As for zombies, well, that's simple. They're a lot of fun, and there's so much you do with the genre. I grew up on horror movies; my older brother was a big fan, and I was introduced to stuff like Nightmare on Elm Street and Halloween at a very early age. It's in me to tell that kind of story -- I love being scared, and I love being able to mix in some brain candy with the thrills.

You touched on a proper vehicle for telling this story. To spin that a bit, why did you opt for paper printing? Was Quarantined always envisioned as a hard copy graphic novel or did you tinker around with the idea of web publishing at all?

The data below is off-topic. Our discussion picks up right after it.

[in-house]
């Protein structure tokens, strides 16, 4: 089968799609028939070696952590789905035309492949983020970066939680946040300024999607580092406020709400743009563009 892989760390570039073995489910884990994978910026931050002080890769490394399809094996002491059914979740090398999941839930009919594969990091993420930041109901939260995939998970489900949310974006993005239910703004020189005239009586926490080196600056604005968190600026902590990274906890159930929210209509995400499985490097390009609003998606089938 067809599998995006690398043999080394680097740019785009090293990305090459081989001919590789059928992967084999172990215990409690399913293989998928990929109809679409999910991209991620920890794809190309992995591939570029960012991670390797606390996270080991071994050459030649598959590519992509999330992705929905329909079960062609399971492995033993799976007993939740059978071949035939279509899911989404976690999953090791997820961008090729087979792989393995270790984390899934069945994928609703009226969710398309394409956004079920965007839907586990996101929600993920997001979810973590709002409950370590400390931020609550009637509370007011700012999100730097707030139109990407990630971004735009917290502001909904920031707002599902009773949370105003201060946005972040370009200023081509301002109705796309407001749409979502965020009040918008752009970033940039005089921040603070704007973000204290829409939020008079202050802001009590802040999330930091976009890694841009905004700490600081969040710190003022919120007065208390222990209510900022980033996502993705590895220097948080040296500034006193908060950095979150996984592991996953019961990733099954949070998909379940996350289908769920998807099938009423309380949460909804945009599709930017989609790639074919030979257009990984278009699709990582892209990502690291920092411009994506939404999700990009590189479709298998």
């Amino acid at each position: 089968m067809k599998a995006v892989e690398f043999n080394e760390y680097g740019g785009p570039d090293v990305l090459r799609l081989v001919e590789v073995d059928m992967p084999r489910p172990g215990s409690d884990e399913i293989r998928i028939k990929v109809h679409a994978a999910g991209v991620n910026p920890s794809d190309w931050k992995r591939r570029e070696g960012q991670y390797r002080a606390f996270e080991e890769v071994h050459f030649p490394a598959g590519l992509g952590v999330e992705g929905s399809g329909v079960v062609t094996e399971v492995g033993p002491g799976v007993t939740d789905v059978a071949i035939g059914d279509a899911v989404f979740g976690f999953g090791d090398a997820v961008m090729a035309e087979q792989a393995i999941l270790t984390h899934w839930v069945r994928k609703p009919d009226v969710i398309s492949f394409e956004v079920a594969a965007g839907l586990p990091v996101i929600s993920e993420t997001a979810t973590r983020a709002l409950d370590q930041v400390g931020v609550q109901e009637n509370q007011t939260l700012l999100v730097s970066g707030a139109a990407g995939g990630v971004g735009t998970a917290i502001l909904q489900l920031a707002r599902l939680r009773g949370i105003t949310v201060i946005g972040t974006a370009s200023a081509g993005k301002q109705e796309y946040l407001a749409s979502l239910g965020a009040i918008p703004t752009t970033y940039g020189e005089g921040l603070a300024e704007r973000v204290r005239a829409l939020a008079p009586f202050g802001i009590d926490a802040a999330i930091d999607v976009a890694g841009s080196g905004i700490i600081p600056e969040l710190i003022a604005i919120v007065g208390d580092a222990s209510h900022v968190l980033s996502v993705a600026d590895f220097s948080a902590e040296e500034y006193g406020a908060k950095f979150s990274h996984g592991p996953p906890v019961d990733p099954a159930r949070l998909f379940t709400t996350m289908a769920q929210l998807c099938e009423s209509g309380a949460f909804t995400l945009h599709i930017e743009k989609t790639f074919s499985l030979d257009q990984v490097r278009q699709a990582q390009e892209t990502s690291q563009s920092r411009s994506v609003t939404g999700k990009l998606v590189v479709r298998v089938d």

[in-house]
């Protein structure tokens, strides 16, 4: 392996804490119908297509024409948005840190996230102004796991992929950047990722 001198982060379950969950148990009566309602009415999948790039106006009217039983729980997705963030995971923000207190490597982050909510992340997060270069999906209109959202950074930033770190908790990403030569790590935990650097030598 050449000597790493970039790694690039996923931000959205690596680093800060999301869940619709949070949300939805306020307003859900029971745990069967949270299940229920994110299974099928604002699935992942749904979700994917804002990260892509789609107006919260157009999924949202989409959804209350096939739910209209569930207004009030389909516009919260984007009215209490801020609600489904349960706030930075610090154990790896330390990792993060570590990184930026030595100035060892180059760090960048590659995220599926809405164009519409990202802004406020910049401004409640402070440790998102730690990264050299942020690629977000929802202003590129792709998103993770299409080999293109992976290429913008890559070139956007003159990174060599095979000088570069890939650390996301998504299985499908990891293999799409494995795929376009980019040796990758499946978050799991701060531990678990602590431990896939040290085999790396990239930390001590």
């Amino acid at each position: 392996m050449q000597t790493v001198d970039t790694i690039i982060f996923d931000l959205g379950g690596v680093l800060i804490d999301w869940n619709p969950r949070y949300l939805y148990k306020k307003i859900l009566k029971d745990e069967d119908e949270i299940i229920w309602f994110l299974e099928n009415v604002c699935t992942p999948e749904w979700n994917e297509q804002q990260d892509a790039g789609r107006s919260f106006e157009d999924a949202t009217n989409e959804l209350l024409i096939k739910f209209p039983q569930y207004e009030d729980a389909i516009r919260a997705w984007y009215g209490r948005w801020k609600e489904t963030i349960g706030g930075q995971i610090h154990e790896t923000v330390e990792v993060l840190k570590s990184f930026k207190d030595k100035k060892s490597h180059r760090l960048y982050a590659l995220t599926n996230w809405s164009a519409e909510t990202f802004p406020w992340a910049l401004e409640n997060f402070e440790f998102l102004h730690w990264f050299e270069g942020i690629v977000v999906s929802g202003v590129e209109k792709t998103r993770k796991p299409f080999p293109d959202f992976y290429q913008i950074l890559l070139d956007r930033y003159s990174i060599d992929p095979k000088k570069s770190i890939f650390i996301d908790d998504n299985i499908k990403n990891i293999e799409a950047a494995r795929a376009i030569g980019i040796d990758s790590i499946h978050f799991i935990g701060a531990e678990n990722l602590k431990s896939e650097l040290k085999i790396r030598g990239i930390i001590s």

I always saw Quarantined as a book, from the start. One of my favorite things about the comics form is serialized storytelling. Unfortunately, it's getting harder for that type of storytelling to exist. There's lots of talk within the comics community about sales, publishing models, inundation of weekly books, price points, etc, and they are all striking close to the heart of the monthly pamphlet. And while I think there is cause for concern, my main difficulty with the monthly pamphlet is staying current. Let's face it: We live in a hyperactive, dizzying culture. There is such a wealth of entertainment -- good entertainment, too -- and our attention span isn't what it once was. Comics shipping isn't like, say, AMC TV where you know a show will be on every Sunday for 12 straight weeks and then break; comics come out monthly, they're oftentimes late, and in the span of one month, so many other things have happened. If I read Daredevil one month, I probably read 20 more different comics before the next one comes out. When I sit down to read the latest Daredevil, then, I'm often wondering, "What the hell is going on is this book again?" That's why trades are becoming way, way more appealing to me. You get a complete arc, something whole and easy to reference when the next one comes out. Though, admittedly, a 25-year habit is making it tough to break away from my beloved monthlies completely.